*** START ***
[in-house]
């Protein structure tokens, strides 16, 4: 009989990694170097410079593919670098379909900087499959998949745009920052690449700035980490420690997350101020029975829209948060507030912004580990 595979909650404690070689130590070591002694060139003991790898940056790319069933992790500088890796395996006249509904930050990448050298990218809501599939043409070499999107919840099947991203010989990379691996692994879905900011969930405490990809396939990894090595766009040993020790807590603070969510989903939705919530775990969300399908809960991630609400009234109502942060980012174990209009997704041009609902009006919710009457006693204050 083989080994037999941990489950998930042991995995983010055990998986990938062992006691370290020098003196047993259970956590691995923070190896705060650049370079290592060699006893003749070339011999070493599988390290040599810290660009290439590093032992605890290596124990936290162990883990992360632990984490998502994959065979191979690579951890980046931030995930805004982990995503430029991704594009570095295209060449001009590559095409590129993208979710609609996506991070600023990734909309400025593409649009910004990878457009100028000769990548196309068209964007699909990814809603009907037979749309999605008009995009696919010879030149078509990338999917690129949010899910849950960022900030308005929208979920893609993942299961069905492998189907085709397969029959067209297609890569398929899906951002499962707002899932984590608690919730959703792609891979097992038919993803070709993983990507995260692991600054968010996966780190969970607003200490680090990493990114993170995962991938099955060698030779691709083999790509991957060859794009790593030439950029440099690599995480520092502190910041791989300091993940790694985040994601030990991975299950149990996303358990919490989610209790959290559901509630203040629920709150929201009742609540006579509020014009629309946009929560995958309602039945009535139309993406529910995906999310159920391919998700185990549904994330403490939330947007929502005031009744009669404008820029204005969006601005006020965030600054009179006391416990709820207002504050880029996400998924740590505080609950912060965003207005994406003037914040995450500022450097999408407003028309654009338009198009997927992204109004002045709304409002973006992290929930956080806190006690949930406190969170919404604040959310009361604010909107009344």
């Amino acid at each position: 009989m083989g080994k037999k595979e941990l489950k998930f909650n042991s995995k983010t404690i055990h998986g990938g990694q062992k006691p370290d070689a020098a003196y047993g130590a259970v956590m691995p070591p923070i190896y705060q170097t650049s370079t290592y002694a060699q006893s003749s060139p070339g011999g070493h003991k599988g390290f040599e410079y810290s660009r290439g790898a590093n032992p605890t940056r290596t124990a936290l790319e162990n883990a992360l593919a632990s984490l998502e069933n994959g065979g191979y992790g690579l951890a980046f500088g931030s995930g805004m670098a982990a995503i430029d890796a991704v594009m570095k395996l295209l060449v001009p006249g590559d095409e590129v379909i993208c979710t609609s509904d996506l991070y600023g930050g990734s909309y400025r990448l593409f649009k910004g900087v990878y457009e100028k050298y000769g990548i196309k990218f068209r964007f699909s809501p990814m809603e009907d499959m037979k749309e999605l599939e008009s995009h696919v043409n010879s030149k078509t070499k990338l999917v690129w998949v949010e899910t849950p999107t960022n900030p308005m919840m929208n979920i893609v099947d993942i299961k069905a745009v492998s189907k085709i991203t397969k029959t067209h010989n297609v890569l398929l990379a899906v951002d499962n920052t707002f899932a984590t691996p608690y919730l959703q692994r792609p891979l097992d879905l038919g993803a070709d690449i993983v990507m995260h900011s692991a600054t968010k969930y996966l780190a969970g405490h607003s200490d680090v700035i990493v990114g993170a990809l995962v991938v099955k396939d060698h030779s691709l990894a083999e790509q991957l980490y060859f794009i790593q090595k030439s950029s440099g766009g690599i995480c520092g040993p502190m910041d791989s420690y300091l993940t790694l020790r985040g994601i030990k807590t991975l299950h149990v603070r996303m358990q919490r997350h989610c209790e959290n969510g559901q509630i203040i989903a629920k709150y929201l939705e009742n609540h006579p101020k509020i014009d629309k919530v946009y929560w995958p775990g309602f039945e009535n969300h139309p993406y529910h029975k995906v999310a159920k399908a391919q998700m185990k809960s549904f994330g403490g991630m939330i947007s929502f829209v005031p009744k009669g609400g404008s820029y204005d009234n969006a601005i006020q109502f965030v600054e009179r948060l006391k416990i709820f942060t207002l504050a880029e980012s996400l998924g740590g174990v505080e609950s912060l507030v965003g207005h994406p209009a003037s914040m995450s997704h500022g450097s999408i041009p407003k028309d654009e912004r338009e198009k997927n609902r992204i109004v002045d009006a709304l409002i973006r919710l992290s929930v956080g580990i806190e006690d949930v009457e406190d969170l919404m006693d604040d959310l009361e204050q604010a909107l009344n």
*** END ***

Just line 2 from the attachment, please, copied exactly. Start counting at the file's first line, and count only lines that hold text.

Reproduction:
């Protein structure tokens, strides 16, 4: 009989990694170097410079593919670098379909900087499959998949745009920052690449700035980490420690997350101020029975829209948060507030912004580990 595979909650404690070689130590070591002694060139003991790898940056790319069933992790500088890796395996006249509904930050990448050298990218809501599939043409070499999107919840099947991203010989990379691996692994879905900011969930405490990809396939990894090595766009040993020790807590603070969510989903939705919530775990969300399908809960991630609400009234109502942060980012174990209009997704041009609902009006919710009457006693204050 083989080994037999941990489950998930042991995995983010055990998986990938062992006691370290020098003196047993259970956590691995923070190896705060650049370079290592060699006893003749070339011999070493599988390290040599810290660009290439590093032992605890290596124990936290162990883990992360632990984490998502994959065979191979690579951890980046931030995930805004982990995503430029991704594009570095295209060449001009590559095409590129993208979710609609996506991070600023990734909309400025593409649009910004990878457009100028000769990548196309068209964007699909990814809603009907037979749309999605008009995009696919010879030149078509990338999917690129949010899910849950960022900030308005929208979920893609993942299961069905492998189907085709397969029959067209297609890569398929899906951002499962707002899932984590608690919730959703792609891979097992038919993803070709993983990507995260692991600054968010996966780190969970607003200490680090990493990114993170995962991938099955060698030779691709083999790509991957060859794009790593030439950029440099690599995480520092502190910041791989300091993940790694985040994601030990991975299950149990996303358990919490989610209790959290559901509630203040629920709150929201009742609540006579509020014009629309946009929560995958309602039945009535139309993406529910995906999310159920391919998700185990549904994330403490939330947007929502005031009744009669404008820029204005969006601005006020965030600054009179006391416990709820207002504050880029996400998924740590505080609950912060965003207005994406003037914040995450500022450097999408407003028309654009338009198009997927992204109004002045709304409002973006992290929930956080806190006690949930406190969170919404604040959310009361604010909107009344």